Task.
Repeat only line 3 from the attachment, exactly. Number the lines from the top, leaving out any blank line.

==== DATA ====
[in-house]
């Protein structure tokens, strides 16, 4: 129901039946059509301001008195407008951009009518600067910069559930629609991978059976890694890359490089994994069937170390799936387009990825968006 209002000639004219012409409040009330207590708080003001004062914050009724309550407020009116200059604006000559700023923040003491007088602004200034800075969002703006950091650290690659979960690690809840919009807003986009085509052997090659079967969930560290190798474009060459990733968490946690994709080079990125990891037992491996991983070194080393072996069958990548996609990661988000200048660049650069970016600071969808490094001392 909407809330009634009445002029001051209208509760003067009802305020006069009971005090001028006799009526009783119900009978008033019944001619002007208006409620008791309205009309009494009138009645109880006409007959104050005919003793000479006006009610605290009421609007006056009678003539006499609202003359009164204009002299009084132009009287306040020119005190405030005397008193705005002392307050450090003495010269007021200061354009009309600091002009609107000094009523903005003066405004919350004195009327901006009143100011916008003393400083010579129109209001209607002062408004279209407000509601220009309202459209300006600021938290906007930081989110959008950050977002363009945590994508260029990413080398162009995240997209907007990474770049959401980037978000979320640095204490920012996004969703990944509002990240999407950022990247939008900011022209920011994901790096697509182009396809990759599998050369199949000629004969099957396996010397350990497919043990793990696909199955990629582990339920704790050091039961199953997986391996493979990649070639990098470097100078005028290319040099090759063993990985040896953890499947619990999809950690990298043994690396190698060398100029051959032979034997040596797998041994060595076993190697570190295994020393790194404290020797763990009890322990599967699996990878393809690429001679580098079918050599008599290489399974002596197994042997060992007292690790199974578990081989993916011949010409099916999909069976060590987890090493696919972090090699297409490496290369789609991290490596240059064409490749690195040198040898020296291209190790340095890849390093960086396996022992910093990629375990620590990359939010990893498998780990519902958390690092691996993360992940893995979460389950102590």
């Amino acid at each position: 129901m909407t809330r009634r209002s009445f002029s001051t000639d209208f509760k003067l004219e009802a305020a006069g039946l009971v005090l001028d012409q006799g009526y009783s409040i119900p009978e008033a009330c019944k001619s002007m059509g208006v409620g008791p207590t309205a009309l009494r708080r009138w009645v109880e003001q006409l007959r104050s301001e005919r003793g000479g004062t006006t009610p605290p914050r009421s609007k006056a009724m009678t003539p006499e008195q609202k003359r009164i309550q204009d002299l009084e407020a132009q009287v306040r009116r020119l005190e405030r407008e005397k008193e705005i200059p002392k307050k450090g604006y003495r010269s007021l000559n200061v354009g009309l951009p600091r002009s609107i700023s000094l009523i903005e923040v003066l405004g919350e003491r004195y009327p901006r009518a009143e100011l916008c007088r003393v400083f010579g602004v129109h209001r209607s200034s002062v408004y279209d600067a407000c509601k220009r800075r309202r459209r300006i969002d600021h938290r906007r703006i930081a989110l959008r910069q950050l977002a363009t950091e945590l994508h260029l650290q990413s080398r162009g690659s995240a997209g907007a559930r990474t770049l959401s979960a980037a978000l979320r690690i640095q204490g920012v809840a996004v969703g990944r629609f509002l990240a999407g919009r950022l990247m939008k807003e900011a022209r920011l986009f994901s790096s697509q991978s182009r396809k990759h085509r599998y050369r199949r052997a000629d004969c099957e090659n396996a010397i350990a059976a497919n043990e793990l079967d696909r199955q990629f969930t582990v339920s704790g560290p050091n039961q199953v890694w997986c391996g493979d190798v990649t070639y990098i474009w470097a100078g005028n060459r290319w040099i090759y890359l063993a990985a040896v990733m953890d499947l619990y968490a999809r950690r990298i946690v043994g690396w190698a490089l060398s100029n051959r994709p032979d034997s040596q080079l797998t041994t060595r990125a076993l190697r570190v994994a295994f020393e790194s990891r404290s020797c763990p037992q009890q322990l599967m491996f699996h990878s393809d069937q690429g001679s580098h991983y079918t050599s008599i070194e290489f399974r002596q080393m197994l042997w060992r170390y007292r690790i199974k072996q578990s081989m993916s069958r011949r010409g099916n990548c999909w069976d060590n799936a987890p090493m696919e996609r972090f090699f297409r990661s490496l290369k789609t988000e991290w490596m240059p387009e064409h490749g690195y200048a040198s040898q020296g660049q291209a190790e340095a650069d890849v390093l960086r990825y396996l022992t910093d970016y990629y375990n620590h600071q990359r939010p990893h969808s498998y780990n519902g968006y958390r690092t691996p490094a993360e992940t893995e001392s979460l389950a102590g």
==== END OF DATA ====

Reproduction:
């Amino acid at each position: 129901m909407t809330r009634r209002s009445f002029s001051t000639d209208f509760k003067l004219e009802a305020a006069g039946l009971v005090l001028d012409q006799g009526y009783s409040i119900p009978e008033a009330c019944k001619s002007m059509g208006v409620g008791p207590t309205a009309l009494r708080r009138w009645v109880e003001q006409l007959r104050s301001e005919r003793g000479g004062t006006t009610p605290p914050r009421s609007k006056a009724m009678t003539p006499e008195q609202k003359r009164i309550q204009d002299l009084e407020a132009q009287v306040r009116r020119l005190e405030r407008e005397k008193e705005i200059p002392k307050k450090g604006y003495r010269s007021l000559n200061v354009g009309l951009p600091r002009s609107i700023s000094l009523i903005e923040v003066l405004g919350e003491r004195y009327p901006r009518a009143e100011l916008c007088r003393v400083f010579g602004v129109h209001r209607s200034s002062v408004y279209d600067a407000c509601k220009r800075r309202r459209r300006i969002d600021h938290r906007r703006i930081a989110l959008r910069q950050l977002a363009t950091e945590l994508h260029l650290q990413s080398r162009g690659s995240a997209g907007a559930r990474t770049l959401s979960a980037a978000l979320r690690i640095q204490g920012v809840a996004v969703g990944r629609f509002l990240a999407g919009r950022l990247m939008k807003e900011a022209r920011l986009f994901s790096s697509q991978s182009r396809k990759h085509r599998y050369r199949r052997a000629d004969c099957e090659n396996a010397i350990a059976a497919n043990e793990l079967d696909r199955q990629f969930t582990v339920s704790g560290p050091n039961q199953v890694w997986c391996g493979d190798v990649t070639y990098i474009w470097a100078g005028n060459r290319w040099i090759y890359l063993a990985a040896v990733m953890d499947l619990y968490a999809r950690r990298i946690v043994g690396w190698a490089l060398s100029n051959r994709p032979d034997s040596q080079l797998t041994t060595r990125a076993l190697r570190v994994a295994f020393e790194s990891r404290s020797c763990p037992q009890q322990l599967m491996f699996h990878s393809d069937q690429g001679s580098h991983y079918t050599s008599i070194e290489f399974r002596q080393m197994l042997w060992r170390y007292r690790i199974k072996q578990s081989m993916s069958r011949r010409g099916n990548c999909w069976d060590n799936a987890p090493m696919e996609r972090f090699f297409r990661s490496l290369k789609t988000e991290w490596m240059p387009e064409h490749g690195y200048a040198s040898q020296g660049q291209a190790e340095a650069d890849v390093l960086r990825y396996l022992t910093d970016y990629y375990n620590h600071q990359r939010p990893h969808s498998y780990n519902g968006y958390r690092t691996p490094a993360e992940t893995e001392s979460l389950a102590g």